In the midst of the new lake, an abandoned brown car floated, water up past the door handles. As Denovich watched, a tow truck driver tried to lend a hand. He drove the truck into the water until it stalled, leaving him stranded.

Shortly after, Denovich saw an 18-wheeler back up toward the tow-truck driver as far as it could through the pool. The driver jumped into the water, was hauled into the back of the semi and taken to dry land.

When calls from frantic West Street residents began pouring into the Wilkinsburg police station last night, Officer Don Hamlin wheeled his patrol car around and headed over to the block between Penn and Kelly avenues.

Ahead of him, near the Kelly School, Hamlin could see that the occupants of a truck appeared to be stopped as water from backed up storm sewers swirled in the street around them.

Hamlin pulled his patrol car forward intent on helping them.

And then it happened.

In seconds, the water began rising and pouring into his vehicle, nearly trapping the officer.

"The water just started rising. The car stalled and then the water flooded the interior. Everything went dead," Hamlin said.

With his radio equipment shorted out, Hamlin climbed out the window and onto the roof of the car. Using his portable radio, he called for help.

Wilkinsburg firefighters rescued Hamlin after he spent about 45 minutes atop his car.

Except for his pride, he wasn't hurt. He even joked about it later.

"We don't have a river, we don't have a creek, we don't have a stream, but I almost drowned in Wilkinsburg," Hamlin said.

Bellevue Fire Chief Charlie Amrhein was presenting a plaque to a firefighter at last night's borough council meeting when the town's police chief came in with a worried look on his face.

Chief Michael Bookser whispered in Amrhein's ear, "You've got 12 minutes, Charlie. A tornado's coming."

Amrhein quickly wrapped up his presentation and council adjourned its meeting, ushering the audience of about 25 people to the basement of the borough building for safety until the storm passed.

In Pitcairn, worried residents kept one eye on the weather and another on the streets.

Memories of the flash floods that devastated Pitcairn and Monroeville in July 1997 are still fresh in the minds of many.

While the rain did bring flooding, it was nothing of the sort that caused millions of dollars of damage last year.

"We had a couple of basements flooded, but that's all," a Pitcairn police officer said last night.

Duquesne University's radio station, WDUQ-FM, was knocked off the air at 6:20 p.m. when the storm cut off electrical power to its transmitter on Mount Washington.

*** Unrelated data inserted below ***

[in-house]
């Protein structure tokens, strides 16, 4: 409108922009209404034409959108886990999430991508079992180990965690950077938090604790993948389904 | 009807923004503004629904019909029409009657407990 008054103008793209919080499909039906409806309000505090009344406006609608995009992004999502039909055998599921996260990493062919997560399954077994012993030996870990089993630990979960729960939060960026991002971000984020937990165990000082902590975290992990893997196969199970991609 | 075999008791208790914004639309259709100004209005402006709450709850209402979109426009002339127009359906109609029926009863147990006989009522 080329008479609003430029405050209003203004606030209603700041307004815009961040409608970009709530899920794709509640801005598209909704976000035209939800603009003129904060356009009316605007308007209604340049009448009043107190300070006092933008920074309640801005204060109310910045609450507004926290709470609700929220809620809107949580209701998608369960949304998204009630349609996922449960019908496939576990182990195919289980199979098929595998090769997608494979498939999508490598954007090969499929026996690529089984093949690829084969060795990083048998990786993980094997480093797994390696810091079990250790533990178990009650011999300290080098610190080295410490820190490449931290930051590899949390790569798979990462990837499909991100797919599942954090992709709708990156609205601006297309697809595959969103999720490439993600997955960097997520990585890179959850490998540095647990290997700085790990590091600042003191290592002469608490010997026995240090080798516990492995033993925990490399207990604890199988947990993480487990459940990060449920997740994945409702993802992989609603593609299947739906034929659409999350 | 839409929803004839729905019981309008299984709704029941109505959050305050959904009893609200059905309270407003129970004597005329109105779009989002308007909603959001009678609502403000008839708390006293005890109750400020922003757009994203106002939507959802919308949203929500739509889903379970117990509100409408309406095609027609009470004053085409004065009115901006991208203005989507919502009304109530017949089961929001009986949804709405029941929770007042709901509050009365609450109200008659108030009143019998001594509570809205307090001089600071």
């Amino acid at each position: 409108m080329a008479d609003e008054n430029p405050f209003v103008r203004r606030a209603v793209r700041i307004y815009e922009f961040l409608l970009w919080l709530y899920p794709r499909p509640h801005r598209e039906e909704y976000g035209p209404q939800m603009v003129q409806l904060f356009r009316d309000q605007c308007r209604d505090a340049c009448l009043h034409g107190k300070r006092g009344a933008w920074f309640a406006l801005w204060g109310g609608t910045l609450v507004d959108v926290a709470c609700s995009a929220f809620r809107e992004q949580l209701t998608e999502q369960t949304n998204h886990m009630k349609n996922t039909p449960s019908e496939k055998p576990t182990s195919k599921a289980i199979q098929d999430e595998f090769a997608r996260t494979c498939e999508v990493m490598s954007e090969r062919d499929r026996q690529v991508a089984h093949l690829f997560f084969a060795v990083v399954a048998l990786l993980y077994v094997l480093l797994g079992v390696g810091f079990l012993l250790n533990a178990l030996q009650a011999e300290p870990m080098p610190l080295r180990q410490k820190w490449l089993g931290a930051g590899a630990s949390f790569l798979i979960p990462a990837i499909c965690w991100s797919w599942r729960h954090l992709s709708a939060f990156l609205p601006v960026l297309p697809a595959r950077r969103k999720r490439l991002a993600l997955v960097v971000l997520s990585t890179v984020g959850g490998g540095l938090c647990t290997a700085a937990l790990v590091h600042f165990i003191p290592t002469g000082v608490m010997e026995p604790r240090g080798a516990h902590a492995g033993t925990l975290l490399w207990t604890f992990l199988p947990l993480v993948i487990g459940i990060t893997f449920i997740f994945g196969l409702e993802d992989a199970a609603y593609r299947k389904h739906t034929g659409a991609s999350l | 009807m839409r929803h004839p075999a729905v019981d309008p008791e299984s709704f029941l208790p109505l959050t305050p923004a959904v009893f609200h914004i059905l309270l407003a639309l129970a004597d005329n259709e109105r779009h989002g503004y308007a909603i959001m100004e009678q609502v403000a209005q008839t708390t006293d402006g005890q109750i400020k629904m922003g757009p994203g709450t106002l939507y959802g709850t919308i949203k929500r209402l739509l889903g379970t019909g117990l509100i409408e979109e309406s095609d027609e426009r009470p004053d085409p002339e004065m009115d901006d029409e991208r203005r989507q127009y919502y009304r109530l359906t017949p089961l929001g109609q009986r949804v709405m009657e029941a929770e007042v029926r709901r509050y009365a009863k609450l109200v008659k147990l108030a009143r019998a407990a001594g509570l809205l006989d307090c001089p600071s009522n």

The station, located at 90.5 FM, will be off the air indefinitely until power is restored, station spokeswoman Cynthia Ference-Kelly said.

Shoppers at the Wal-Mart on Route 19 in Cranberry weren't allowed to leave the store when the storm approached around 8 p.m. Instead, store employees ordered all customers to the ladies' clothing area in the middle of the store, then directed them to sit in a huddle on the floor.

"Everyone was petrified," said shopper Georgia Hopkins, 79, of Mercer, who had been shopping with her grandchildren.

Some people in the huddle were so frightened they began to sob, she said. Shoppers weren't allowed to move for about 30 minutes.

Mike Sarnelli hosted state troopers and volunteer firefighters who ducked into his market in Donegal to avoid the storms.

He said the troopers had been out on the roads when the first bad storm came through. But when the second storm hit, they decided to take cover. Suddenly, his basement was filled with uniforms, he said.

Sarnelli said Route 711 was closed by a tree that fell across the road, wiping out the power lines with it.

Heather Gavlick, 24, of Green Tree, was headed to the Pirates game last night when she got a phone message saying people needed her help.

Gavlick, a new volunteer for the American Red Cross, canceled her plans, donned her Red Cross T-shirt and headed to the office.

It was the first time she was called out by the organization and she didn't know what to expect.

"When I got the call saying they needed volunteers (last night), I thought it was a good chance to get some experience."

Gavlick was stationed at Brashear High School, where a shelter for Mount Washington residents was opened.

No one showed up, but as Red Cross spokesman Mike Stack pointed out, the situation was one where many people felt more comfortable staying with relatives, or at home.